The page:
Why did it happen? Because the NetEye administrator of zonea has little or no knowledge of what happens in zoneb. Several of you might say that Icinga Director and NetEye provide tools to prevent this kind of situation, like the Tree View: the Tree View gives you enough information to understand, but it’s not easily usable when the number of objects increases: in that case it’s better to perform a text search in the Table View. Then, after finding a Template, it’s always a good idea to understand the whole Tree Branch containing the Template we’re about to use, but keep in mind that the knowledge a given operator has might not be at a high enough level. Or it might even simply be that we make an error due to distractions… As you can see, in the case of human errors everything can easily fall on the shoulders of the one making the error. But, we are talking about human errors! Because they are humans, they cannot be eliminated, so it’s part of our responsibility as Architects to prepare designs that are more usable with the current toolset, simplifying the life of the operator, and of course our lives as well.

Preventing This Error

So, how we can prevent this kind of error? Preventing human errors completely is pretty much impossible. Usually, the most efficient way is to rebuild the design in a way that this behavior can no longer occur, and the situation is solved.

Creating a monitoring configuration that can’t be broken is impossible, but if an error does appear, it’s better to show it directly at Deploy time inside Director, rather than hunting for it in the logs, server by server. Also, the configuration broke because the functionalities and configurations related to the concept of monitoring are bound together with settings related to the concept of distributivity. So decoupling them can be an effective solution. To implement this kind of scenario, we must make use of multiple inheritance: in short, we have to relegate all settings related do Cluster Zones to a dedicated set of Host Templates, which creates another Host Template Tree.

The Concept of Location

We can now define the concept of location as the information describing the positioning of a Host Object inside the monitoring infrastructure. As a consequence, we have to create a Host Template that describes Zone zonea as a possible location, as well as zoneb. On these two templates, only the Cluster Zone attribute is set. Anything else is pretty much forbidden. And, for the sake of order, both of them have to inherit from an empty Host Template named generic-location. Then, Host Templates created because of the Cluster Zone could just as well disappear. That would make for a neat layout.

Creating Host Objects with Location

Now, creating Host Objects becomes easy: to create a Host Object for a Linux Web Server and assign it to Zone zonea, just assign two Templates to it: linux-web-server and location-zonea. You want to move it to Zone zoneb? Simply remove location-zonea and replace it with location-zoneb, and everything is ready. You want to move it to Zone master? Just remove the location template entirely. Both Deploy and reload will always go well for all endpoints, making it a foolproof design.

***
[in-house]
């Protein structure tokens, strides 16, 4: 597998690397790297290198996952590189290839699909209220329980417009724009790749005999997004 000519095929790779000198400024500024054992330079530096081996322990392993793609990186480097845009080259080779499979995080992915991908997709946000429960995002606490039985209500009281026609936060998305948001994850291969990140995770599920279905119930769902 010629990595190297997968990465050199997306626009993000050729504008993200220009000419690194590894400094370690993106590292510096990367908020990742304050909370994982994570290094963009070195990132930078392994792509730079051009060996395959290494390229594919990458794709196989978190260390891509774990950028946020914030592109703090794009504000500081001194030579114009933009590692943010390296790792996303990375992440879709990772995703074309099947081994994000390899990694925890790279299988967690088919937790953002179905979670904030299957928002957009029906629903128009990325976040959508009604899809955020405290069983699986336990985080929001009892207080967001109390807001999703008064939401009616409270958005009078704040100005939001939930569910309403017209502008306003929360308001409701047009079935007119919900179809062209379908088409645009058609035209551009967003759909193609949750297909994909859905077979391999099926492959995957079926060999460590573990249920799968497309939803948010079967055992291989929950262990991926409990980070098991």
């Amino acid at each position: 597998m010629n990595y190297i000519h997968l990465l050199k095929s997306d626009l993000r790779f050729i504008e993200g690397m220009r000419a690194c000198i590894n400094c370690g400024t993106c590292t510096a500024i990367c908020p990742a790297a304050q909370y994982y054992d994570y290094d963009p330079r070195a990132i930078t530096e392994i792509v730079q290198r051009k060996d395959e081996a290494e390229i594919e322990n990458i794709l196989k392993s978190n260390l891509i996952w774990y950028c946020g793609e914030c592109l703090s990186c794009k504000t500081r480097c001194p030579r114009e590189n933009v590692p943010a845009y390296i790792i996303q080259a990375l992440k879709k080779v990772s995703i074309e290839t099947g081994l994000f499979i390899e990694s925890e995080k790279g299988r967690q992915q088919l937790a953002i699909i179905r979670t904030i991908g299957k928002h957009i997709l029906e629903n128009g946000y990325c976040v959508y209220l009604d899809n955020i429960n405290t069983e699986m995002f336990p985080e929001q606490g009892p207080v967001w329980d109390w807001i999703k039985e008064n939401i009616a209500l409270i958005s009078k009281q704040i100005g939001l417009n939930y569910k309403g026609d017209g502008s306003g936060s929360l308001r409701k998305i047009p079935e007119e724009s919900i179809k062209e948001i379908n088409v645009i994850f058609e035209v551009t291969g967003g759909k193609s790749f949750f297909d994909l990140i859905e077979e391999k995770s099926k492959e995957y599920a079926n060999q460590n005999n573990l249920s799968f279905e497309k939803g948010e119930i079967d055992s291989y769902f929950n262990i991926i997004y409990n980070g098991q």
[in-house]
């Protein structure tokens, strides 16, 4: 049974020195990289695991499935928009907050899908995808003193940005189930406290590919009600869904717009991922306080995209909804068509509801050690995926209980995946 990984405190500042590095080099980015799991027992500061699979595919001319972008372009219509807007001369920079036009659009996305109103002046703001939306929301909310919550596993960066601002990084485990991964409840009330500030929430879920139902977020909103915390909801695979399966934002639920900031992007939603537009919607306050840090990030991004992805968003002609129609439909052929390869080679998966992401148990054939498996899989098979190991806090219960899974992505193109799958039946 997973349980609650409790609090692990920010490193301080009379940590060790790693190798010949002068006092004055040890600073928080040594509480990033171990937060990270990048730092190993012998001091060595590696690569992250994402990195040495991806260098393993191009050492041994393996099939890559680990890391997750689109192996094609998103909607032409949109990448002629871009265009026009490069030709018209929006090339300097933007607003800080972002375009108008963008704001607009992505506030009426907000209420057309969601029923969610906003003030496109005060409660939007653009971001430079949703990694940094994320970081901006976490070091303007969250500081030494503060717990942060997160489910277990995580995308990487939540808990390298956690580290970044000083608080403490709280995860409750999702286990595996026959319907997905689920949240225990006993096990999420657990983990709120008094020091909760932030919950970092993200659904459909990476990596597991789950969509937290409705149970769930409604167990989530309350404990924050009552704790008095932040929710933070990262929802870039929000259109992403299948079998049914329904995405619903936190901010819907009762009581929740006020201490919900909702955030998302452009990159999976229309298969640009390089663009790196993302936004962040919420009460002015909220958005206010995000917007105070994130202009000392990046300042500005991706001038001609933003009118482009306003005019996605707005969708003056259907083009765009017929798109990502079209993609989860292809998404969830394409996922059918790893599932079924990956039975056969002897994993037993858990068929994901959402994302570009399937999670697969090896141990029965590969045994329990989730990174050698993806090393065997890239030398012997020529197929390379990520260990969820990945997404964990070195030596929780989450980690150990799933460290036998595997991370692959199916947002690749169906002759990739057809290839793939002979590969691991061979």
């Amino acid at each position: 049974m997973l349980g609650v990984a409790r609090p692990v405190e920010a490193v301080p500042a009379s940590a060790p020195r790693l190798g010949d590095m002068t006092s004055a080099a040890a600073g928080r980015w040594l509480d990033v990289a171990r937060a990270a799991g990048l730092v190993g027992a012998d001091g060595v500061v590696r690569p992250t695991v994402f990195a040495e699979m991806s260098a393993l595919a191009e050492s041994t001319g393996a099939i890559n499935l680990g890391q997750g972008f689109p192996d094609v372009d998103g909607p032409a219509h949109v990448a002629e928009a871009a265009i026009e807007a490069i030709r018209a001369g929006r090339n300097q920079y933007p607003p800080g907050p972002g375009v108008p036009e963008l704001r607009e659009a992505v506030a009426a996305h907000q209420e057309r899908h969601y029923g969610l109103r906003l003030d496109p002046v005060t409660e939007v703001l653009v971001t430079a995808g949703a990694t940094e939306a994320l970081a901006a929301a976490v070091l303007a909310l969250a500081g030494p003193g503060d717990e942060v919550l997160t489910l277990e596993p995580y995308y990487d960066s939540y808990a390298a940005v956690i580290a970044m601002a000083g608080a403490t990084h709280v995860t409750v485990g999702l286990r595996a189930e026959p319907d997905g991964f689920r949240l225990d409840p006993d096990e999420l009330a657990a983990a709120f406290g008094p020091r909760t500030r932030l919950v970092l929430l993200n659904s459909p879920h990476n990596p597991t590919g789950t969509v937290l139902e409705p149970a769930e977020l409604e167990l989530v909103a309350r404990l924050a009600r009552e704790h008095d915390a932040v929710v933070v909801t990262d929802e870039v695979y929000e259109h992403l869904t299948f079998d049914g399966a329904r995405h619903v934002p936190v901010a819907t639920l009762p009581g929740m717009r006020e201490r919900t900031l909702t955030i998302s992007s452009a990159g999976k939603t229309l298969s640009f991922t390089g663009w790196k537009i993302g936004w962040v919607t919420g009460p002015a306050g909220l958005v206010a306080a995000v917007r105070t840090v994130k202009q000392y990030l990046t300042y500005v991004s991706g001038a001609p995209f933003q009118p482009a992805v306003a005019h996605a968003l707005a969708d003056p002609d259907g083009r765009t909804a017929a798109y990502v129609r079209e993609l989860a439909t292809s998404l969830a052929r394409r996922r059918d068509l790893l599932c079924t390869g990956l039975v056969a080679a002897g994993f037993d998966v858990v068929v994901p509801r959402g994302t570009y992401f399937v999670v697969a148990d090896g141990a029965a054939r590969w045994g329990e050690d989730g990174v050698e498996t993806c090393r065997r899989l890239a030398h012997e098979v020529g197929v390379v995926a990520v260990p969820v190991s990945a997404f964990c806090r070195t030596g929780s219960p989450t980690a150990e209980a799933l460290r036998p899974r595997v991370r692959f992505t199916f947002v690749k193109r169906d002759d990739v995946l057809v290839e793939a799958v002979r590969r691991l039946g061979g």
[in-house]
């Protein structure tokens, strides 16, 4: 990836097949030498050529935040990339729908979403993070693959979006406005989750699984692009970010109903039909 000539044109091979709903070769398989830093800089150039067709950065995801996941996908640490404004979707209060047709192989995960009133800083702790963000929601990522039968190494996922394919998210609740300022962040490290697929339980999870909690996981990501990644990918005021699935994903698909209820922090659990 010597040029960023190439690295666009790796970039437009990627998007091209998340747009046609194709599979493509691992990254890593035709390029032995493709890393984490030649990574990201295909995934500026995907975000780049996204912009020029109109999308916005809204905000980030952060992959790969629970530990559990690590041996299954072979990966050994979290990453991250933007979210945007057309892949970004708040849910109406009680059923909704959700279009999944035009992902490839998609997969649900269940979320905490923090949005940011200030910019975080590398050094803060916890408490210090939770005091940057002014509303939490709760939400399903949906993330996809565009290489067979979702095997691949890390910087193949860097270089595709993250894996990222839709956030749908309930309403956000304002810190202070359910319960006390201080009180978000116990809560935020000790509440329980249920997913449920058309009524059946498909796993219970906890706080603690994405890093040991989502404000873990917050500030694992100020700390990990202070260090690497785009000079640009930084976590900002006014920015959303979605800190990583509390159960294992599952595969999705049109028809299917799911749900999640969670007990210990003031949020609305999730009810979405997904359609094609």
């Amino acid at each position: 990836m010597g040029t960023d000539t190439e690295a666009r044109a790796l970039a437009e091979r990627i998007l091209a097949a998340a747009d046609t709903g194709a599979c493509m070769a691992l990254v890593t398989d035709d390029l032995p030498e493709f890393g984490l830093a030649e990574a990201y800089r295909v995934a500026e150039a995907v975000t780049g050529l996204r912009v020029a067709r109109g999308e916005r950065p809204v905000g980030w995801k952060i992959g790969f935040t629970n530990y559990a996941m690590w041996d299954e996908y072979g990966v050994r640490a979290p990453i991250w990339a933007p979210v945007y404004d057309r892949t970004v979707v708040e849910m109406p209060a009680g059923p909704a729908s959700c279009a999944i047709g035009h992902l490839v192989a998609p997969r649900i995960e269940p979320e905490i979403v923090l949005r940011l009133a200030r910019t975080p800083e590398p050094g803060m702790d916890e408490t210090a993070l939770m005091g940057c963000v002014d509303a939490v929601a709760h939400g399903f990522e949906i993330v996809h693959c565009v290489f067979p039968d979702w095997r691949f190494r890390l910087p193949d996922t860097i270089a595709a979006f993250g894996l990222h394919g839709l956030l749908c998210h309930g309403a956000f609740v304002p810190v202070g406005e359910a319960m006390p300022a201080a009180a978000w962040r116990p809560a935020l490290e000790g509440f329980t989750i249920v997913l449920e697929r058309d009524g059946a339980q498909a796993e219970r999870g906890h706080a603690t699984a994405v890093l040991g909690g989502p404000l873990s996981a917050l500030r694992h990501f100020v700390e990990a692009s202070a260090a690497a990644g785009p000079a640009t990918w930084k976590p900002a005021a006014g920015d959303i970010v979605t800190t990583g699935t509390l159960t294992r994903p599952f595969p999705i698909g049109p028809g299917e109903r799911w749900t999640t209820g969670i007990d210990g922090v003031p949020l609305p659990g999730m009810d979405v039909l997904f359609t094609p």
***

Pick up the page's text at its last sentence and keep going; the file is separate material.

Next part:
Considerations about Location-based Design

We at Würth Phoenix have given this location-based design more than a little thought. It’s born from the necessity of reducing the number of Host Templates in multi-zone monitoring infrastructure with the added bonus of having only one template responsible for managing settings and services for a specific kind of monitoring (in the past, like the current scenario, you would have as many linux-web-server Template clones as the number of Zones). And, like anything in science, it effectively avoids breaking the monitoring configuration by converting a wrong behavior into perfectly correct practice.

This design is so effective that it has been used as the foundation for the Template Structure used in our NetEye Extension Pack project. Therefore, even if some of you think this is an unnecessary burden, it’s not: your Host Template tree will undoubtedly increase in size, and soon you will face management difficulties or configuration errors: it’s not really a matter of if, but when.

This design can also be applied to other concepts. The NetEye Extension Pack project defines three types of concepts, named Type Templates or Template Types: Monitoring type, Location type and Custom type. This segmentation might be a bit too extreme, but if you have some settings that force you to clone one or more Templates several times, they might be a good candidate for a new concept definition. For example, suppose you usually have a check interval of 5 minutes, but sometimes you require 1 minute, other times 15. You are forced to duplicate the same Template and change only Check Interval and Retry Interval. This leads to the concept of Check Frequency type, enabling the design we discussed.

A Bonus for Hardy Readers

Because you’ve endured up to this point, I’ll give you a little bonus to further ease the life of your operators: you really deserve it. You can make effective use of the Template Choices feature in Director: templates with the same purpose can be grouped together with some conditions, and then Director will show a combo box containing each Host Object, allowing them to be easily selected and removing the necessity of notifying all your operators about every single addition/removal. You can also force the operators to select at least one element of the combo box to ensure everything has the expected layout.


Rocco Pezzani